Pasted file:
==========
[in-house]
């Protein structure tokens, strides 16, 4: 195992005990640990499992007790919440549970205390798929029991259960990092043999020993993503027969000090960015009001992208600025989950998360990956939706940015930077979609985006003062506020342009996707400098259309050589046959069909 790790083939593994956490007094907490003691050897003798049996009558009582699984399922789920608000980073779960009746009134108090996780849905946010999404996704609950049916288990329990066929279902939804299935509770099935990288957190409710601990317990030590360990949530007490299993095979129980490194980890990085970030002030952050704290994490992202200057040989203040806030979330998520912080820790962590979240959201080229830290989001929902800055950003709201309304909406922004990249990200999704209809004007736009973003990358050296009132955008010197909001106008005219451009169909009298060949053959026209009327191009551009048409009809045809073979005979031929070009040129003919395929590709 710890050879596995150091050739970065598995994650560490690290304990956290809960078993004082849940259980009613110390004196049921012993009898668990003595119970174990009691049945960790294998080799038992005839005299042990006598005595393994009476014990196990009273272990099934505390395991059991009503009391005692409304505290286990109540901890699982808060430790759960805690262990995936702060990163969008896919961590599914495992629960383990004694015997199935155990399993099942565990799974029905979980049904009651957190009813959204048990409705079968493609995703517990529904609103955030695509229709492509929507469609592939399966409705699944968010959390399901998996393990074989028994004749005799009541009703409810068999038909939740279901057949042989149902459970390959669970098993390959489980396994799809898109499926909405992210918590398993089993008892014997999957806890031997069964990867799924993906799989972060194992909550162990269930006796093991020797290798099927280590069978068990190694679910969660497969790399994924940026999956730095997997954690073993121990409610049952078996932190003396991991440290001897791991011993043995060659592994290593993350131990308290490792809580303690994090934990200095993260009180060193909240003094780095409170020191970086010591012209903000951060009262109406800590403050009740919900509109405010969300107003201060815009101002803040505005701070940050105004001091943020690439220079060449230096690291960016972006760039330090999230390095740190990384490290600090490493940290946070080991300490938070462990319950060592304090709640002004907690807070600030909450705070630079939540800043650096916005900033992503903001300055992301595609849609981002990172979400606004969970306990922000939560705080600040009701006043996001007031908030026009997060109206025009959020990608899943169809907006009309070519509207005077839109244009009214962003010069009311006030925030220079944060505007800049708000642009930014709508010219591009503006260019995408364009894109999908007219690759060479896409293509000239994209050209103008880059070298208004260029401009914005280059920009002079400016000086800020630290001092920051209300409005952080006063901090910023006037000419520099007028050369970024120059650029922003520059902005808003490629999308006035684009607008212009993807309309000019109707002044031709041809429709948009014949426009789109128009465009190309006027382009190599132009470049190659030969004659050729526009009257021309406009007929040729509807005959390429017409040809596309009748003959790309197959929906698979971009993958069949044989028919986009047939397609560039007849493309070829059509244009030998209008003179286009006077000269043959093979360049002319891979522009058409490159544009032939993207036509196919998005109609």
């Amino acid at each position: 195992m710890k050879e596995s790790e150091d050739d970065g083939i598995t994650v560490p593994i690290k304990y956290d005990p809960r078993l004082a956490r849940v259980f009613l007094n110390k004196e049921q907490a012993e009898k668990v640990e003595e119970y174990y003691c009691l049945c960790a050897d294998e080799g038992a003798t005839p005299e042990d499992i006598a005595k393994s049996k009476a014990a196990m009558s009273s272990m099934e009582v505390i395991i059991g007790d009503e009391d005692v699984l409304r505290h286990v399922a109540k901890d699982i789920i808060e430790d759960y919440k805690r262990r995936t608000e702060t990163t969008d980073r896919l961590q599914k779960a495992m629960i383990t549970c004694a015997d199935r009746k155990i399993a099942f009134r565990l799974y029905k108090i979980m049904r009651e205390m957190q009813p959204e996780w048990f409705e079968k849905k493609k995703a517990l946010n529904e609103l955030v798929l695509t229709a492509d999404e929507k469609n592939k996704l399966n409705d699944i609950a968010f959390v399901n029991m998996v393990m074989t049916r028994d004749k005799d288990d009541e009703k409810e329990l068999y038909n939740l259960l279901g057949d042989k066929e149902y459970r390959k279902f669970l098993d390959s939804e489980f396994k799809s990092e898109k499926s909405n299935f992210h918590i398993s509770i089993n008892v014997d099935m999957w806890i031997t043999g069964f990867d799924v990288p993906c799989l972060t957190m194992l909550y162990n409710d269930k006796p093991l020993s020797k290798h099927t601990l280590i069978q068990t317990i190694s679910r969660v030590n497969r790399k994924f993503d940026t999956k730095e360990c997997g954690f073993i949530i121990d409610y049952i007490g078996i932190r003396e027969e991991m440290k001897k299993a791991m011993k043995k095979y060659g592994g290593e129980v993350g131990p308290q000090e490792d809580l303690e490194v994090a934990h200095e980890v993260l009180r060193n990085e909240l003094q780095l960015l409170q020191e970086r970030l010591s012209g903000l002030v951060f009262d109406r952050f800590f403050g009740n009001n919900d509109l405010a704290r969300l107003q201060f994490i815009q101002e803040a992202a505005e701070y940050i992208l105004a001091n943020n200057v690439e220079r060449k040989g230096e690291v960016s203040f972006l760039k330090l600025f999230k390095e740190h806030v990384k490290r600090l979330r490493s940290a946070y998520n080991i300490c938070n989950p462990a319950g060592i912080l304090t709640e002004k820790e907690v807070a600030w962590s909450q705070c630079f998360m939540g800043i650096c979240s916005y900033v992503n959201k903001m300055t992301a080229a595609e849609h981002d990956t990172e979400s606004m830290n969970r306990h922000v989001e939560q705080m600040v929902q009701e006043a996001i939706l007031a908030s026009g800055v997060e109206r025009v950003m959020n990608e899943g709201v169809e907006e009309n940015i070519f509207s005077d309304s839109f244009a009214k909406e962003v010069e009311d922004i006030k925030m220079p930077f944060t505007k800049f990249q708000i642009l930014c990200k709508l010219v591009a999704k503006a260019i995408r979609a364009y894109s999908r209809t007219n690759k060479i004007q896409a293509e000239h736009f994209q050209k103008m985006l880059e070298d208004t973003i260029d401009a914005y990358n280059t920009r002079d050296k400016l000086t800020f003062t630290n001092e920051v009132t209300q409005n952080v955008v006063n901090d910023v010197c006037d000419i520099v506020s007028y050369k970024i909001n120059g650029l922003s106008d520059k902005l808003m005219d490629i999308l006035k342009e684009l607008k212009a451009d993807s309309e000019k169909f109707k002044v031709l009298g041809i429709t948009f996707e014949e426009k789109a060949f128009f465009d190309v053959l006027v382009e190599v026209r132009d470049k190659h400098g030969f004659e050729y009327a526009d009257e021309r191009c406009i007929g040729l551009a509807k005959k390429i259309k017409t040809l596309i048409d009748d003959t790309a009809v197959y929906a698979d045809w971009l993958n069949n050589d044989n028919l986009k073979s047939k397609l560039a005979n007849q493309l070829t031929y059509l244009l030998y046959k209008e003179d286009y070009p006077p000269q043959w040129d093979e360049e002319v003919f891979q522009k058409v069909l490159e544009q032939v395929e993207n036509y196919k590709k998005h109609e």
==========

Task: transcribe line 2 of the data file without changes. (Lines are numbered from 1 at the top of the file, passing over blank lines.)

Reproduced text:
């Protein structure tokens, strides 16, 4: 195992005990640990499992007790919440549970205390798929029991259960990092043999020993993503027969000090960015009001992208600025989950998360990956939706940015930077979609985006003062506020342009996707400098259309050589046959069909 790790083939593994956490007094907490003691050897003798049996009558009582699984399922789920608000980073779960009746009134108090996780849905946010999404996704609950049916288990329990066929279902939804299935509770099935990288957190409710601990317990030590360990949530007490299993095979129980490194980890990085970030002030952050704290994490992202200057040989203040806030979330998520912080820790962590979240959201080229830290989001929902800055950003709201309304909406922004990249990200999704209809004007736009973003990358050296009132955008010197909001106008005219451009169909009298060949053959026209009327191009551009048409009809045809073979005979031929070009040129003919395929590709 710890050879596995150091050739970065598995994650560490690290304990956290809960078993004082849940259980009613110390004196049921012993009898668990003595119970174990009691049945960790294998080799038992005839005299042990006598005595393994009476014990196990009273272990099934505390395991059991009503009391005692409304505290286990109540901890699982808060430790759960805690262990995936702060990163969008896919961590599914495992629960383990004694015997199935155990399993099942565990799974029905979980049904009651957190009813959204048990409705079968493609995703517990529904609103955030695509229709492509929507469609592939399966409705699944968010959390399901998996393990074989028994004749005799009541009703409810068999038909939740279901057949042989149902459970390959669970098993390959489980396994799809898109499926909405992210918590398993089993008892014997999957806890031997069964990867799924993906799989972060194992909550162990269930006796093991020797290798099927280590069978068990190694679910969660497969790399994924940026999956730095997997954690073993121990409610049952078996932190003396991991440290001897791991011993043995060659592994290593993350131990308290490792809580303690994090934990200095993260009180060193909240003094780095409170020191970086010591012209903000951060009262109406800590403050009740919900509109405010969300107003201060815009101002803040505005701070940050105004001091943020690439220079060449230096690291960016972006760039330090999230390095740190990384490290600090490493940290946070080991300490938070462990319950060592304090709640002004907690807070600030909450705070630079939540800043650096916005900033992503903001300055992301595609849609981002990172979400606004969970306990922000939560705080600040009701006043996001007031908030026009997060109206025009959020990608899943169809907006009309070519509207005077839109244009009214962003010069009311006030925030220079944060505007800049708000642009930014709508010219591009503006260019995408364009894109999908007219690759060479896409293509000239994209050209103008880059070298208004260029401009914005280059920009002079400016000086800020630290001092920051209300409005952080006063901090910023006037000419520099007028050369970024120059650029922003520059902005808003490629999308006035684009607008212009993807309309000019109707002044031709041809429709948009014949426009789109128009465009190309006027382009190599132009470049190659030969004659050729526009009257021309406009007929040729509807005959390429017409040809596309009748003959790309197959929906698979971009993958069949044989028919986009047939397609560039007849493309070829059509244009030998209008003179286009006077000269043959093979360049002319891979522009058409490159544009032939993207036509196919998005109609």